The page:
Meanwhile, a number of bloggers strongly differ.

The blog, BuzzMachine said the regulations are ” a monument to unintended consequence, hidden dangers, and dangerous assumptions.. . the FTC assumes – as media people do – that the internet is a medium. It’s not. It’s a place where people talk.”

BuzzMachine blogger Jeff Jarvis, called the new rules: “Insanity and inanity. And danger. . .The regulations raise no end of questions. For example: How much do I have disclose? Before I say anything nice about anyone, do I need to list every advertiser I’ve ever had? Every possible business relationship? You think my disclosures are comical now, just wait.”

Dana Loesch, who has a radio show and a blog, said “The government is attempting to put all website, both personal and professional, under its thumb under the guise of protecting consumers from dishonest bloggers and bloggers from dishonest companies. It shows a lack of faith in both the public and the blogging community which has been doing just fine and doesn’t welcome the bureaucracy. This is all about the Benjamins in the name of regulation. Uncle Sam saw a way to make money while controlling speech.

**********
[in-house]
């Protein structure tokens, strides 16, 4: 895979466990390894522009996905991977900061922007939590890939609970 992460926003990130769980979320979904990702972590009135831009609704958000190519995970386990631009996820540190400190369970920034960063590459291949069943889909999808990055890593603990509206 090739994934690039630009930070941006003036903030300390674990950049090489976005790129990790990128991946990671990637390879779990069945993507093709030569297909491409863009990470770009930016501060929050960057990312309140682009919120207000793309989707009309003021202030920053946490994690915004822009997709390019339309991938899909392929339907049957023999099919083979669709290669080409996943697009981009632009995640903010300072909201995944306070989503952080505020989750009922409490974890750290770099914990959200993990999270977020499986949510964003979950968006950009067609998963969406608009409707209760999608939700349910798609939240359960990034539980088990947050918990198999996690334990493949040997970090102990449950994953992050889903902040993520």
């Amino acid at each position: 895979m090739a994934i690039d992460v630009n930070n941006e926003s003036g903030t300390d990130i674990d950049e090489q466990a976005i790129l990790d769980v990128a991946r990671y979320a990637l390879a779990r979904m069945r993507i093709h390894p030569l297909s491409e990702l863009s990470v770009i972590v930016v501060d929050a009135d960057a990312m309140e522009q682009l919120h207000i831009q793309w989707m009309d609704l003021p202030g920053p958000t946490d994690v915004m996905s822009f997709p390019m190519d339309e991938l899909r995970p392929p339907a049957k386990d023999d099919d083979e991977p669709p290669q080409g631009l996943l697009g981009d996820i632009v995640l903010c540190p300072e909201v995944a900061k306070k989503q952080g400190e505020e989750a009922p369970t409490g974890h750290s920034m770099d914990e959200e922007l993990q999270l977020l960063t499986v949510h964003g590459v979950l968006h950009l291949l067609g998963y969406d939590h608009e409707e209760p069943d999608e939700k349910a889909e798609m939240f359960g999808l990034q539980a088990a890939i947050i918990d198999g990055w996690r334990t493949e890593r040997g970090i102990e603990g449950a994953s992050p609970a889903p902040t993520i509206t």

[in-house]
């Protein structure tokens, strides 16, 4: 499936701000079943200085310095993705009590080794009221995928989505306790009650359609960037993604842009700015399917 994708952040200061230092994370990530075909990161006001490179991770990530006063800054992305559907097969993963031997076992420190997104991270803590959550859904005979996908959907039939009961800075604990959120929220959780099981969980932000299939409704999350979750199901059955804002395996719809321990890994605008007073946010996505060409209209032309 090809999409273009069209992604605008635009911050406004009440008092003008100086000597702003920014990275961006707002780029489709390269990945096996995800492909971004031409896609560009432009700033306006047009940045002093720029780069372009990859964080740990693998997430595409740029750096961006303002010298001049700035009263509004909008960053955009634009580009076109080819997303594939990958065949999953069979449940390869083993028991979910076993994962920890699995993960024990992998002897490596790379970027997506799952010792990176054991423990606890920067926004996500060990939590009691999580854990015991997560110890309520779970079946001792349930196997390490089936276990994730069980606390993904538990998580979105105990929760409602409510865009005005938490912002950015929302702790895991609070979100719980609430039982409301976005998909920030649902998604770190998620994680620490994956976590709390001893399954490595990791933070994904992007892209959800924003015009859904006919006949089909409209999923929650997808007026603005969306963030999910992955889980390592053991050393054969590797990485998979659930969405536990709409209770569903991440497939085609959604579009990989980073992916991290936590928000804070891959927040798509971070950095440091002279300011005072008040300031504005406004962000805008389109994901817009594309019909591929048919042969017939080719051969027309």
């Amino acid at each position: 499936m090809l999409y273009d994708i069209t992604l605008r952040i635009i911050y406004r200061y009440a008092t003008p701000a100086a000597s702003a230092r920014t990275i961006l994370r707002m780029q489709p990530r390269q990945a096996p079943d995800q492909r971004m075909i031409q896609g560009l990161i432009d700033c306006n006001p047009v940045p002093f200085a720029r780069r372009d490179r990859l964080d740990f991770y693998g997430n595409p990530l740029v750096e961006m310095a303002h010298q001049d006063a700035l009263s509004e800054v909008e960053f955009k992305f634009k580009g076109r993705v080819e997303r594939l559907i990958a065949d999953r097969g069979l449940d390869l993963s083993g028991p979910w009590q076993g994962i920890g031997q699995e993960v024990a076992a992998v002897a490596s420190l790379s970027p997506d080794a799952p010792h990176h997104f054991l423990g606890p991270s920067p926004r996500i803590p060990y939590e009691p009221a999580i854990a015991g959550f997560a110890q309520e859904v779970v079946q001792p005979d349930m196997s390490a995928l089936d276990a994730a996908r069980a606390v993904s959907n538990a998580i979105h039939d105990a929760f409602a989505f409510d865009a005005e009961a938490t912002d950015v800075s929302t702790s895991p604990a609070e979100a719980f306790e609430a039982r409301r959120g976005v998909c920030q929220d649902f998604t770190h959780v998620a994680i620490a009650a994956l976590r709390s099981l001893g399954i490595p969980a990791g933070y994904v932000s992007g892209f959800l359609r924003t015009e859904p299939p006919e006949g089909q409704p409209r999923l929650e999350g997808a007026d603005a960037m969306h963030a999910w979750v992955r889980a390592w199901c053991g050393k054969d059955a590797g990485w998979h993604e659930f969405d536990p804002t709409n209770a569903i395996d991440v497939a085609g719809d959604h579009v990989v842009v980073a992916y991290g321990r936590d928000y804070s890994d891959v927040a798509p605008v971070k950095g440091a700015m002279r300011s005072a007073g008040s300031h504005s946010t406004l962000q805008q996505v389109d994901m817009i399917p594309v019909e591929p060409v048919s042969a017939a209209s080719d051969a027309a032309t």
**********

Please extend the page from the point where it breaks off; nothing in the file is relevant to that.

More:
“Because Uncle Sam think the public is too stupid to make decisions alone or to recognize endorsements verses common reviews. So if a company sends you a dollar-store toy, you will be scrutinized by the government, regardless whether you were asked to post a review or not. The FTC was very clear in their repeated use of “case by case basis” in their report , however if someone receives cash or an in-kind payment to review a product, it’s considered an endorsement, and thus subject to the new rules.

More opposition is noted at The Free Expression Network and many other blogger sites.